Be cautious with Angular pipes, especially those that involve heavy computations. Pipes can have an impact on performance, so use them judiciously. Consider memoization techniques if a pipe's output is deterministic and costly.
// component.ts
export class MyComponent {
  heavyComputationResult: any;

  ngOnInit() {
    // Perform heavy computation here
    this.heavyComputationResult = /* result */;
  }
}


<!-- component.html -->
<div>{{ heavyComputationResult | formatData }}</div>


7. ngZone Awareness

Be aware of NgZone and its impact on change detection. If you're performing operations outside of Angular (e.g., third-party libraries or asynchronous operations), you may need to use NgZone.run to ensure that change detection is triggered appropriately.

8. Production Build
Always build your application for production using AOT compilation. This helps in optimizing and minifying the code for better performance.
ng build --prod

By applying these optimization techniques, you can enhance the performance of your Angular templates and create a more responsive user experience.

Improving the performance of your Angular application requires optimizing Angular templates. To maximize Angular templates, consider the following advice and best practices:

1. Apply Change Detection using OnPush
Implementing Angular's OnPush change detection approach can greatly enhance your application's performance. Angular is instructed by the OnPush strategy to only check for changes when an event within the component is triggered or when the input attributes of the component change. Reduced change detection cycles may arise from this, improving overall performance. This is how OnPush is used:1.

Configure a Change Detection Method: Set ChangeDetectionStrategy as the changeDetection property in your component decorator.OnPush:

import { Component, ChangeDetectionStrategy } from '@angular/core';

@Component({
  selector: 'app-example',
  templateUrl: 'example.component.html',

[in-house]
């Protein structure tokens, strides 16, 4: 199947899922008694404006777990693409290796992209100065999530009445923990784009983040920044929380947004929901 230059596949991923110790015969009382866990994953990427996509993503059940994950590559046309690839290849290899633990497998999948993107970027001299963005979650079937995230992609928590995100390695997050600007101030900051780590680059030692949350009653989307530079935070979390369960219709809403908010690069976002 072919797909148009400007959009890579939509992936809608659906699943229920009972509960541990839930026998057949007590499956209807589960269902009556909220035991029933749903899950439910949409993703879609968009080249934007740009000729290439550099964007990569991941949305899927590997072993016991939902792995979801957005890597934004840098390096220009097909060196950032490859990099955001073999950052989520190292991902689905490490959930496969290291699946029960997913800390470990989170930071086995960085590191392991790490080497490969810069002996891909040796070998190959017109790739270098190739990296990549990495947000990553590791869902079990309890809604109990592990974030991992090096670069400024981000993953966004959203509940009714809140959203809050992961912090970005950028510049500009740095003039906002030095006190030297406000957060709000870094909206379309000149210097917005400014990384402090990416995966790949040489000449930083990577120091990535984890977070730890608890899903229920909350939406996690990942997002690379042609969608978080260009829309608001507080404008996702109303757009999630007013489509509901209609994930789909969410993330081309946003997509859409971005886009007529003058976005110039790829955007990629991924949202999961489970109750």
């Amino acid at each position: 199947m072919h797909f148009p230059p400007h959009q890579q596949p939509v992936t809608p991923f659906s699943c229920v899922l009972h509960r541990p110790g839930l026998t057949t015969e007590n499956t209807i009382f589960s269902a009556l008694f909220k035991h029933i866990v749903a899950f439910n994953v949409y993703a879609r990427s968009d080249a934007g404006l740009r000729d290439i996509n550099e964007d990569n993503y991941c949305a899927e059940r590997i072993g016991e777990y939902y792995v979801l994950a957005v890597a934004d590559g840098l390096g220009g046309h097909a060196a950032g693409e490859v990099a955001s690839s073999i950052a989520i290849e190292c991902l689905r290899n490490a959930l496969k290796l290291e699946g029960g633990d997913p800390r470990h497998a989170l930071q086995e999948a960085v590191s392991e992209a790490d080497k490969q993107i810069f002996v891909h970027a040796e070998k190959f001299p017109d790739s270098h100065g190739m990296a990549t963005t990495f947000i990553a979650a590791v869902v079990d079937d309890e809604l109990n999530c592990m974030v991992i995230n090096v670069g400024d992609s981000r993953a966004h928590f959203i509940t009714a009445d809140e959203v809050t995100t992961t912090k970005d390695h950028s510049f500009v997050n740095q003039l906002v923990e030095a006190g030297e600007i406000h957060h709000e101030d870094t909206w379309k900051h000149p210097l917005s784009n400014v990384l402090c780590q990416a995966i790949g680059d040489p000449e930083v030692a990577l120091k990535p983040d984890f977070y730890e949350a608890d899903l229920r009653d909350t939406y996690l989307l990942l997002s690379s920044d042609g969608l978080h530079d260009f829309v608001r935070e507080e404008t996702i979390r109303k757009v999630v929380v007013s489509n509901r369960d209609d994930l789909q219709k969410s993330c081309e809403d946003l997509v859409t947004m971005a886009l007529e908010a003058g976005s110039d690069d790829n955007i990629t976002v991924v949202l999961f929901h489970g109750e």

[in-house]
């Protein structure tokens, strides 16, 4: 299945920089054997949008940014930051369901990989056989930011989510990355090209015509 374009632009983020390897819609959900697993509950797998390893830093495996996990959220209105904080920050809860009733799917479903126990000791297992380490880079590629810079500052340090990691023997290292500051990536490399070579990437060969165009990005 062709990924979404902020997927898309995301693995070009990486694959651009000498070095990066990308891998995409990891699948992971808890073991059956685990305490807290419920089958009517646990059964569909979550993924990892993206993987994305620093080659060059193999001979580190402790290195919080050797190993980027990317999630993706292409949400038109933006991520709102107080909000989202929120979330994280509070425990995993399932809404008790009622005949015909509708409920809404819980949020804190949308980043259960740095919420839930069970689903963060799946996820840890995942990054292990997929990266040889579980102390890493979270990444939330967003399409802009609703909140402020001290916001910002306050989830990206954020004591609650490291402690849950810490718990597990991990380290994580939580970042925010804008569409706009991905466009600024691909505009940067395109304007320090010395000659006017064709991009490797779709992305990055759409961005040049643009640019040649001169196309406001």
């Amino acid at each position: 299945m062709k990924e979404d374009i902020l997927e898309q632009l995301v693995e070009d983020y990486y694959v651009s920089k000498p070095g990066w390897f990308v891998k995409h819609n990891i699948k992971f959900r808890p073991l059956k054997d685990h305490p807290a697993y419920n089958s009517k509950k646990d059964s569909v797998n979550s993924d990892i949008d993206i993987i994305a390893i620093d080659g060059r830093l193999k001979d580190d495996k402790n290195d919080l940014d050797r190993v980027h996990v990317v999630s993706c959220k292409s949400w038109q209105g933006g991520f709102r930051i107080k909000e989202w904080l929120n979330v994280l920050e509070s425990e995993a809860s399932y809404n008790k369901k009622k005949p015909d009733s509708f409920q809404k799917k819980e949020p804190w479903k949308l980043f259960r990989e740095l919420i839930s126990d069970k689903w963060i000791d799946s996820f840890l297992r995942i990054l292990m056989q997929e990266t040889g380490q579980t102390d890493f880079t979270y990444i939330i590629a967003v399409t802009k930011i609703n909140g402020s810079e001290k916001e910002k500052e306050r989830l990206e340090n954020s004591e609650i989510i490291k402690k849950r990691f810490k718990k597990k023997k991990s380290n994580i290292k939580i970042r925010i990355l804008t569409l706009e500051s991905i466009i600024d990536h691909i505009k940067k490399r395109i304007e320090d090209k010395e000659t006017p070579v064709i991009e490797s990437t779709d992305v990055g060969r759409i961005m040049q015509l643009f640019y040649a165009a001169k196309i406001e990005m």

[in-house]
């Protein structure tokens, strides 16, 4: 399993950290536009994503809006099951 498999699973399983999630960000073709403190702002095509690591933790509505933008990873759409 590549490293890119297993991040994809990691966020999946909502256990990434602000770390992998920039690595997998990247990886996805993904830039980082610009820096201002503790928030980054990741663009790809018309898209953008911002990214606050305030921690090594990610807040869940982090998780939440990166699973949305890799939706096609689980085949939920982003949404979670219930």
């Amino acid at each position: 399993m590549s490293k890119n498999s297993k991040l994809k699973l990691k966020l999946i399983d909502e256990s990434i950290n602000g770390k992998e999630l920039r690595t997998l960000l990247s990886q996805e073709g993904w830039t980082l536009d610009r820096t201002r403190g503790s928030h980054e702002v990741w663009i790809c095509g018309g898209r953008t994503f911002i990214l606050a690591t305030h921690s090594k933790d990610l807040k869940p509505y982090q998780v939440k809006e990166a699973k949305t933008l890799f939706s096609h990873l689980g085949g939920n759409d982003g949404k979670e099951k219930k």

changeDetection: ChangeDetectionStrategy.OnPush
})
export class ExampleComponent {
  // component logic
}



AngularJS Hosting Europe - HostForLIFE.eu :: Minification and Tree Shaking in Angular

clock January 15, 2024 07:26 by author Peter

Minification and tree shaking are two fundamental techniques used in Angular (and other web development frameworks) to streamline and optimize code for best performance. These methods assist in decreasing the size of your application, which is essential for improved user experience and quicker load times. Now let's examine each of these procedures in relation to Angular:

1. First off, what is minification?
Minification is the process of renaming variables to shorter names and eliminating characters from your code that aren't needed, including whitespace and comments. Your code files will download more quickly as a result of this smaller size. Typically, TypeScript is used to write Angular applications, and it is subsequently transpiled to JavaScript. The JavaScript code that results is subjected to the minification process.

This is how to make Angular's minification enabled.

A. Manufacturing Construct
To build your production application, you can use the build command provided by Angular CLI. The Angular CLI automatically applies minification when you build for production.

ng build --prod

This command generates a production-ready bundle with minified and optimized code.

B. The Terser Plugin